Published : 6th March 2004
>...where does the word "Kodak" actually come from?
As I recall it, George Eastman was looking for a name that was distinctive, sounded like a real word or some sort of Latin root, but was in fact a made-up term. The stories have gone from some sort of inspiration from Kodiak in what is now Alaska to an onomatopoeia (sounds-like) expression of the mechanism of the original Kodak camera's shutter mechanism. Kodak continued this tradition with many of its products with such items as Dektol developer and Ektanar lenses. Other companies followed suit which is why Nikon makes Nikkor lenses.
I think that Kodak was actually ahead of its time in that now companies commonly make up words for themselves or products such as car models so that they can trademark the term. I truly hate the ones that purposefully misspell common words so that they may then trademark them as proper names (i.e. Krazy Glu or Krispy Kreme).
(To honour Geoff's welcome request for fact based content)
"It was in 1888 that the word "Kodak" was first registered as a trademark…. …But the plain truth is that Eastman invented it out of thin air."
Quotes from the Kodak site mentioned below indicate that he (George Eastman) explained that : "I devised the name myself. The letter "K" had been a favourite with me - it seems a strong, incisive sort of letter. It became a question of trying out a great number of combinations of letters that made words starting and ending with 'K.' The word 'Kodak' is the result."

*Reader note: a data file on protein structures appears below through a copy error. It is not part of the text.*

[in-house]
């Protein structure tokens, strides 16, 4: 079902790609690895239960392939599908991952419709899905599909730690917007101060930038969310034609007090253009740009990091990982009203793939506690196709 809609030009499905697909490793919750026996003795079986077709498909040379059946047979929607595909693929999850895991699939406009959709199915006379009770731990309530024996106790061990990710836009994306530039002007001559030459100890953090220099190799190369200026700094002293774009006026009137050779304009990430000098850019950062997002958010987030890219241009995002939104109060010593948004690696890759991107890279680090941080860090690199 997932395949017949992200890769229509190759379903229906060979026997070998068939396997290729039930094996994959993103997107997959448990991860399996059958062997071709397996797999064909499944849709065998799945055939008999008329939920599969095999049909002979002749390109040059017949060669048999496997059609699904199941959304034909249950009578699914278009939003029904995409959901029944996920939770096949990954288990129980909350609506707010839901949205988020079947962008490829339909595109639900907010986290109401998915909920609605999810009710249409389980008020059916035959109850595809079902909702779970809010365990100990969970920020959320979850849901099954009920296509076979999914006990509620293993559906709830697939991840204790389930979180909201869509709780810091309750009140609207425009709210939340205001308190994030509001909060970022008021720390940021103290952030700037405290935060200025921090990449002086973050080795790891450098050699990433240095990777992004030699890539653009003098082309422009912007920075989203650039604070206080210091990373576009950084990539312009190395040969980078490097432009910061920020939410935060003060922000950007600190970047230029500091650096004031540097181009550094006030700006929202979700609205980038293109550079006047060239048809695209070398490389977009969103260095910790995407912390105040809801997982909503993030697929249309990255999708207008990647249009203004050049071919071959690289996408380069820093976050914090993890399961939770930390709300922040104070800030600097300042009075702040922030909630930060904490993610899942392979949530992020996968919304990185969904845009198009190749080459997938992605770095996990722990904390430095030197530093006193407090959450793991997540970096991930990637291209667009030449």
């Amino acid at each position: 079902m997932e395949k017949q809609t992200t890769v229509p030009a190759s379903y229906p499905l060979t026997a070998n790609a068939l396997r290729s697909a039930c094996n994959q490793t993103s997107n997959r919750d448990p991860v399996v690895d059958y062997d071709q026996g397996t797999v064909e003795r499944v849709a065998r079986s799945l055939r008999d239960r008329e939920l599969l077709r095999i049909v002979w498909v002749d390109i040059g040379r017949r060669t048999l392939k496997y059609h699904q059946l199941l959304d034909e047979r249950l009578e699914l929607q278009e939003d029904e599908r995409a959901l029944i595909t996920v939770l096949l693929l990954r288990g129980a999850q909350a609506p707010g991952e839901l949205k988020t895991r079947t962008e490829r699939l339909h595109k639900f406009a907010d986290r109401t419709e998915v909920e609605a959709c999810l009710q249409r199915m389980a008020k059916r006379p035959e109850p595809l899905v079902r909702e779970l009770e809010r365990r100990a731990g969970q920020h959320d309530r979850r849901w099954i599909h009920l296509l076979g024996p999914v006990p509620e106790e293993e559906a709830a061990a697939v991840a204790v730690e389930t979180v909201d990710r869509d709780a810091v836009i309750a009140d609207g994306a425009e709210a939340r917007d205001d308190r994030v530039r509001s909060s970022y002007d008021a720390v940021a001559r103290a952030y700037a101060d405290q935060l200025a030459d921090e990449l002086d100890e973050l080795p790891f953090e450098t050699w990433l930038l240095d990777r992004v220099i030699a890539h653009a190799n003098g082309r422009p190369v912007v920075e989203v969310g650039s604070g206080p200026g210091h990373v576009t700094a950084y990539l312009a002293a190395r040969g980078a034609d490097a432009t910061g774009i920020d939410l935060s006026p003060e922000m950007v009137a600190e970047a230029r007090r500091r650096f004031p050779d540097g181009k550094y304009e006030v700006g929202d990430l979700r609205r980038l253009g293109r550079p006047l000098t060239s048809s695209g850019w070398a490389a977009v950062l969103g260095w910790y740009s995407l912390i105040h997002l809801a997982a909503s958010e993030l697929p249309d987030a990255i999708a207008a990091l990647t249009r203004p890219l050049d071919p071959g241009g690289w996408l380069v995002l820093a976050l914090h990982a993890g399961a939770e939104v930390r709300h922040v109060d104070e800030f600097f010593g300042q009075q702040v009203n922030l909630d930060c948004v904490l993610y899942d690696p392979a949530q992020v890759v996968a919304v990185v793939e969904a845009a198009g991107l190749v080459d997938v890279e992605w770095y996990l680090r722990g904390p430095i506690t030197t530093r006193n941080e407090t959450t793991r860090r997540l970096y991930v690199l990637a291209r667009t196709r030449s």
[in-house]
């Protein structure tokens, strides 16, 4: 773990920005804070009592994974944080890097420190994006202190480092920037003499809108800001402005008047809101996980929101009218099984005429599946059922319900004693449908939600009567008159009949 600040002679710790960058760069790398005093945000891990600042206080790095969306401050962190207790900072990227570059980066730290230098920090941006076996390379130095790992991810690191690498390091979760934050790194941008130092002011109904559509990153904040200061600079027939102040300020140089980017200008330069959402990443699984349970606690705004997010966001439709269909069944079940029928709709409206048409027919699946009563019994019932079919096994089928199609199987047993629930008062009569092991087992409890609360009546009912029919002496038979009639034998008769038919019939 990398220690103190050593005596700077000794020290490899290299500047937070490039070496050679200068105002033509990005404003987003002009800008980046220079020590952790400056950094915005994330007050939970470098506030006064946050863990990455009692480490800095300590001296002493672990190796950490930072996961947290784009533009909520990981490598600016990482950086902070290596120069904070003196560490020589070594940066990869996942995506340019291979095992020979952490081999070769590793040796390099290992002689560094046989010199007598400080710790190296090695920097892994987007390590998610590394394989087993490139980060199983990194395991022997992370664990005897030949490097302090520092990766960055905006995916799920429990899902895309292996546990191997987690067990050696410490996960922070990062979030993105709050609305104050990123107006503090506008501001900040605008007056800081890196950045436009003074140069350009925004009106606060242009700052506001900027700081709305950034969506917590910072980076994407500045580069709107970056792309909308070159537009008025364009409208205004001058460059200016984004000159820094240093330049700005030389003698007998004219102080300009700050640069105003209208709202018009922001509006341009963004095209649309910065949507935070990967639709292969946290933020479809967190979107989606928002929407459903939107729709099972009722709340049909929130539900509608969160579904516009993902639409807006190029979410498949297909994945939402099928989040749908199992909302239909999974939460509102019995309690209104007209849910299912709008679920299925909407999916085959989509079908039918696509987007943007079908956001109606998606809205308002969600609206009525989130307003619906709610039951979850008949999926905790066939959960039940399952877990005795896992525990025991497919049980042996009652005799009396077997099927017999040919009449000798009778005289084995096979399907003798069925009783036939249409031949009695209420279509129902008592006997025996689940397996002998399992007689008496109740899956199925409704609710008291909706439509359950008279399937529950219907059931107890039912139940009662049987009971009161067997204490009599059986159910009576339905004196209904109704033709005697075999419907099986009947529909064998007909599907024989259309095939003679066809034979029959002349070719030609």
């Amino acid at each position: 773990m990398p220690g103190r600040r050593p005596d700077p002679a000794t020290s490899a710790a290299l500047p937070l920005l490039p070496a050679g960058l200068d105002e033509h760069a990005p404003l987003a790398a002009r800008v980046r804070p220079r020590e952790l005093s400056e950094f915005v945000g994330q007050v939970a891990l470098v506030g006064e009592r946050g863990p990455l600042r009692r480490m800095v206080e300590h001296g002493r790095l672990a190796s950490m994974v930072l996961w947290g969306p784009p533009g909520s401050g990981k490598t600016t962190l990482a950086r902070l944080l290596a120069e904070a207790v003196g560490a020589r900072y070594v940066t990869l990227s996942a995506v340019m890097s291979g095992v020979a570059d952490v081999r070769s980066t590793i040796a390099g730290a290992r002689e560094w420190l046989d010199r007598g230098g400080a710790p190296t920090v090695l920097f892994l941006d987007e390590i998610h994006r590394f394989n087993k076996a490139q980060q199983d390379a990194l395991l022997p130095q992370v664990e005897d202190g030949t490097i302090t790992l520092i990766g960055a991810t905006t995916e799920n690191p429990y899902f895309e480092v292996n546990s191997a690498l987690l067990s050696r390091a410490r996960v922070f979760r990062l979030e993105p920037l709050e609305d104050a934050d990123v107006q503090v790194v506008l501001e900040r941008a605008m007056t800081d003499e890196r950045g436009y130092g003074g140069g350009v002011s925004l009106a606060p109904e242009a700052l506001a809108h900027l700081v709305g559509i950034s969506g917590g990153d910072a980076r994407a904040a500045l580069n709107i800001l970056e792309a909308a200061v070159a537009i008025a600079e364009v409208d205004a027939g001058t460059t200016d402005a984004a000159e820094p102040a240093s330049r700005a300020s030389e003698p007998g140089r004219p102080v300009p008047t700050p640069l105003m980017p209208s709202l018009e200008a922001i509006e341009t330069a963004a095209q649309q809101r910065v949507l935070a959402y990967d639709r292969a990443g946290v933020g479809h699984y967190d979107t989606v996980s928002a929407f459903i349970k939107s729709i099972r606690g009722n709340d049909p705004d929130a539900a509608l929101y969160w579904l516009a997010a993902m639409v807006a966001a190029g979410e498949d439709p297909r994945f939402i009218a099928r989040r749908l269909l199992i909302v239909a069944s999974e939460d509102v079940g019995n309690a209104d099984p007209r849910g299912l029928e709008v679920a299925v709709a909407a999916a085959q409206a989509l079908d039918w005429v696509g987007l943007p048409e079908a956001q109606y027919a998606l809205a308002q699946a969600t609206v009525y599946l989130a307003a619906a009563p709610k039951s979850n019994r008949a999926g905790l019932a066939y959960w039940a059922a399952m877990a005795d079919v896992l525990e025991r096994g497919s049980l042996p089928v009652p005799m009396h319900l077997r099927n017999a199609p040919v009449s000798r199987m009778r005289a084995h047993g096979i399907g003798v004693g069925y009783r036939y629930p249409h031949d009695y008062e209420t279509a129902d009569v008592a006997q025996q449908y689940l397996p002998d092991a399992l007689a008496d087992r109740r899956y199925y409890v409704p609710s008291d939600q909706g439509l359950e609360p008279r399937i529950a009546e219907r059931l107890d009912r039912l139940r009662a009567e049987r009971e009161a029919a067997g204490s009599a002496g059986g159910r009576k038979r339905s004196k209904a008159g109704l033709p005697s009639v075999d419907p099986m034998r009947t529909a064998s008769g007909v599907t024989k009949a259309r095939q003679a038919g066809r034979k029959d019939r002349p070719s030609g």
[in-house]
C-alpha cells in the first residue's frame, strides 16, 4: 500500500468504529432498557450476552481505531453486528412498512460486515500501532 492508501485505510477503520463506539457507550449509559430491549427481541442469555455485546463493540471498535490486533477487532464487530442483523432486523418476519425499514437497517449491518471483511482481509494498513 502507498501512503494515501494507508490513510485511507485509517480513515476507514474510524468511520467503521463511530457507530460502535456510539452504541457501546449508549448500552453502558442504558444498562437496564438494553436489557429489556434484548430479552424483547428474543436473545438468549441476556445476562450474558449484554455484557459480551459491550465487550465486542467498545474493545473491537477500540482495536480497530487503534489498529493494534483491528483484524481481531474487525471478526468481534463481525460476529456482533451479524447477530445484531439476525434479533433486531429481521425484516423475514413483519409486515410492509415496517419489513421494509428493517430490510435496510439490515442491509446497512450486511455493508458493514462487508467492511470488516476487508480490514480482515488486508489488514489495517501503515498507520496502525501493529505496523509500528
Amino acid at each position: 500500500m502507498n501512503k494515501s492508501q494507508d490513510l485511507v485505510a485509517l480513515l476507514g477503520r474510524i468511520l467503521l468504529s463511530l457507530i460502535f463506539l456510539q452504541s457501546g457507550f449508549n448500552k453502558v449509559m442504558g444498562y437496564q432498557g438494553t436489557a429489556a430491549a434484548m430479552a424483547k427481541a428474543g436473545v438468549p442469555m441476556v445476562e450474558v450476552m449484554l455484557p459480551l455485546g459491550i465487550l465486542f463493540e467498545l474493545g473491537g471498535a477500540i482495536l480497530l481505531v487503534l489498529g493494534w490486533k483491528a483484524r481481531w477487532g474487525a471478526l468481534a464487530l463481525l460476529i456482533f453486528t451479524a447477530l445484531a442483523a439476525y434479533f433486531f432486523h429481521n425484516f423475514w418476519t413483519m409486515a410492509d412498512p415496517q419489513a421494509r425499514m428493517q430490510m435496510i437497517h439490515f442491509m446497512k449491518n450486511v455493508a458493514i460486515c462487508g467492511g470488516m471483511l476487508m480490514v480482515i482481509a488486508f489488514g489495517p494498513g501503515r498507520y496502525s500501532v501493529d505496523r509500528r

The remainder of this article, plus additional quotes & information that relate to this subject can be found at the following web site...
Phil Rhodes writes :
>where does the word "Kodak" actually come from?
Dan Drasin replied :
>I believe legend has it that George Eastman's mother used to play >anagrams with him. "Kodak" was a word that just came up one day at >random, when Eastman was looking for a name for his new company.
Yes. Here are some links to the "History of Kodak" :
"He and his mother devised the name Kodak with an anagram set. He said that there were three principal concepts he used in creating the name : it must be short, you can not mispronounce it, and it could not resemble anything or be associated with anything but Kodak."
EI Customer Technical Services
Eastman Kodak Company
Rochester, New York 14650-1922 USA
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